The file management overhaul introduced in Windows 8 was catalyzed by negative user input related to the copy experience in Windows 7, especially when customers came across file name collisions.
Microsoft set to revamp the Windows Explorer mechanism designed to provide feedback for such conflicts, and to enhance the level of control that users have of the copy process.
Members of the Windows project such as designer Ben Truelove, UX researcher Matt Duignan, and program managers Jon Class and Ilana Smith focused on making the Windows 8 copy experience fast and fluid.
While only a limited number of early adopters have so far been able to test drive Windows 8 and try the new Windows Explorer, the image at the top of this article, as well as the video embedded below offer a taste of what’s coming.
“In the implemented design, there are two levels of control when acting on file name collisions (or “conflicts”).
• The primary experience is a simplified, one-click, bulk management of all conflicts, offering “Replace all” or “Skip all.” We call this the “Simple Conflict Resolution dialog.”
• There is also an option to enter the secondary experience which offers more information and more fine-grained control. This is the “Detailed Conflict Resolution dialog”,” Truelove said.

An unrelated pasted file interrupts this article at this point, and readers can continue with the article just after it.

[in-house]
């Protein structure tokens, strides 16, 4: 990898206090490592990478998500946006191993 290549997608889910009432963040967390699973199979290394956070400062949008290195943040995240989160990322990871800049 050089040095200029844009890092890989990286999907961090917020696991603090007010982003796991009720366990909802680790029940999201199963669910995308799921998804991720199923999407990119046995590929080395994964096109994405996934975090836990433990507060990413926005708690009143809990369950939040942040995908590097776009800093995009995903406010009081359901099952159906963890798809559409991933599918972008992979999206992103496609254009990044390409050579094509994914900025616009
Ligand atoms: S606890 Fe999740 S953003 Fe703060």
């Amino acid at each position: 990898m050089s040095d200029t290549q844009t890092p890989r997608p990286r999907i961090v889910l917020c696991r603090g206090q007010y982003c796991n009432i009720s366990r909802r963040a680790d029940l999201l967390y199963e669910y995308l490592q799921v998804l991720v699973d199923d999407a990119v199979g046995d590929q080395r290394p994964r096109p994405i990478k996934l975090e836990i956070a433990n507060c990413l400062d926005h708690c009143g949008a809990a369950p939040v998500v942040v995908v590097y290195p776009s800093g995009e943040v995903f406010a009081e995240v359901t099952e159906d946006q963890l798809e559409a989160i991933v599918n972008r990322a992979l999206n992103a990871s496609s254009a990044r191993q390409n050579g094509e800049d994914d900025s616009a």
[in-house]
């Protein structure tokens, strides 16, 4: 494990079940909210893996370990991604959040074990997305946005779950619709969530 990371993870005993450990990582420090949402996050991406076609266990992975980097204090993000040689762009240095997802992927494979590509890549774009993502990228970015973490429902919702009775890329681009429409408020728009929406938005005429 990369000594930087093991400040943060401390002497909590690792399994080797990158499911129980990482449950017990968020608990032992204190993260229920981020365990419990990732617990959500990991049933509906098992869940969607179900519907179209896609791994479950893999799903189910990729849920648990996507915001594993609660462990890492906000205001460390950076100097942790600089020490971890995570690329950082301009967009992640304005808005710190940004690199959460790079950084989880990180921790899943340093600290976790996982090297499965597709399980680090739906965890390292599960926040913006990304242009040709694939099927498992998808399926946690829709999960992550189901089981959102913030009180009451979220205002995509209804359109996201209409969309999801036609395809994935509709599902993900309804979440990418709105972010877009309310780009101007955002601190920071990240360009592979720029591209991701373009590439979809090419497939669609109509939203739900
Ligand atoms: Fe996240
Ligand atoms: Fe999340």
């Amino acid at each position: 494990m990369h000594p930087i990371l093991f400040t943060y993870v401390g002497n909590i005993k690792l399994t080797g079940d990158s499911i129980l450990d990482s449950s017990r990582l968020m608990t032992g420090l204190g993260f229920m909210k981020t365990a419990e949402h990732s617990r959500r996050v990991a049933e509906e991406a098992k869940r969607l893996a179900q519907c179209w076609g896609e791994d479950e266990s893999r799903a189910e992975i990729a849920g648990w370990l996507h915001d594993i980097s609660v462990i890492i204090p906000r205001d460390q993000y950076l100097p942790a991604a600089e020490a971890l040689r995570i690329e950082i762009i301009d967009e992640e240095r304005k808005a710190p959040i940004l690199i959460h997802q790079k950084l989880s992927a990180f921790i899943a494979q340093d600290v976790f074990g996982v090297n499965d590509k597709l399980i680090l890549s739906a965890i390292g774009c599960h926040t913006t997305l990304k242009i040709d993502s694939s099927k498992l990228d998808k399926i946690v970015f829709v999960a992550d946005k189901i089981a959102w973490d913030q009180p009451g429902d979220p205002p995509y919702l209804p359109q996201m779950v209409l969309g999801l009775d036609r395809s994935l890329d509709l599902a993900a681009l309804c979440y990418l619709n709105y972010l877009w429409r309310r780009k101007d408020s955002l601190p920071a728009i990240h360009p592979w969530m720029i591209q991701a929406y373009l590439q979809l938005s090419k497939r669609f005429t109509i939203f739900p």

I have never really thought about it before, but it occurred to me when seeing the new file management functions in Windows 8, that on more than one occasion I had to pause and take more than I should just to figure out what options was Windows 7 offering me for file name conflicts.
The new design in Windows 8 places emphasis on important details such as metadata adjectives, and pushes unnecessary information to the background, helping users make informed decisions. It also helps that the platform is capable of offering pre-selected smart defaults when confronted with conflicts.
Moreover, the management of file name collisions was streamlined by optimizing for the “Replace all” or “Skip all” options for each of the files generating a problem, with a range of visual cues, as well as additional details contributing to enhancing the copy experience.
“In Windows 8, we want you to be able to get stuff done more quickly and efficiently—"fast and fluid" are key design words around Windows 8 for all of our designs (for touch, mouse/keyboard or both together),” Truelove added.